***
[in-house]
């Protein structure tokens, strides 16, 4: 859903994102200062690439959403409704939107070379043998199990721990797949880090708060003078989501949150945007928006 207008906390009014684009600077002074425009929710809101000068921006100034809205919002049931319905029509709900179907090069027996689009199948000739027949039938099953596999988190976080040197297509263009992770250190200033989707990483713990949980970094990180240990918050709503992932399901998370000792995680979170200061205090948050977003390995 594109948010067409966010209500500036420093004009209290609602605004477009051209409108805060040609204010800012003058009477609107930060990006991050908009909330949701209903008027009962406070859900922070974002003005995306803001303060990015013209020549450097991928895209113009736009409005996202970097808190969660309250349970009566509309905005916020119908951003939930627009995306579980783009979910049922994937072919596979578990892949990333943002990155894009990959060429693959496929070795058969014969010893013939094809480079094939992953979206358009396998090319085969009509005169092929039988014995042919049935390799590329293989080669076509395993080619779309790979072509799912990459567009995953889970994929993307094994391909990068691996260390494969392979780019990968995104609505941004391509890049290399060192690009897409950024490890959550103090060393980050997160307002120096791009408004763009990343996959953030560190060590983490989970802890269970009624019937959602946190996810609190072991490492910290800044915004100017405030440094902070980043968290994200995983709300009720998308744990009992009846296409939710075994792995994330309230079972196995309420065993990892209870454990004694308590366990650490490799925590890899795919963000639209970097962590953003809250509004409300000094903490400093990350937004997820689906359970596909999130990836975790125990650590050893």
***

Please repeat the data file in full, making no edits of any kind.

[in-house]
């Protein structure tokens, strides 16, 4: 859903994102200062690439959403409704939107070379043998199990721990797949880090708060003078989501949150945007928006 207008906390009014684009600077002074425009929710809101000068921006100034809205919002049931319905029509709900179907090069027996689009199948000739027949039938099953596999988190976080040197297509263009992770250190200033989707990483713990949980970094990180240990918050709503992932399901998370000792995680979170200061205090948050977003390995 594109948010067409966010209500500036420093004009209290609602605004477009051209409108805060040609204010800012003058009477609107930060990006991050908009909330949701209903008027009962406070859900922070974002003005995306803001303060990015013209020549450097991928895209113009736009409005996202970097808190969660309250349970009566509309905005916020119908951003939930627009995306579980783009979910049922994937072919596979578990892949990333943002990155894009990959060429693959496929070795058969014969010893013939094809480079094939992953979206358009396998090319085969009509005169092929039988014995042919049935390799590329293989080669076509395993080619779309790979072509799912990459567009995953889970994929993307094994391909990068691996260390494969392979780019990968995104609505941004391509890049290399060192690009897409950024490890959550103090060393980050997160307002120096791009408004763009990343996959953030560190060590983490989970802890269970009624019937959602946190996810609190072991490492910290800044915004100017405030440094902070980043968290994200995983709300009720998308744990009992009846296409939710075994792995994330309230079972196995309420065993990892209870454990004694308590366990650490490799925590890899795919963000639209970097962590953003809250509004409300000094903490400093990350937004997820689906359970596909999130990836975790125990650590050893």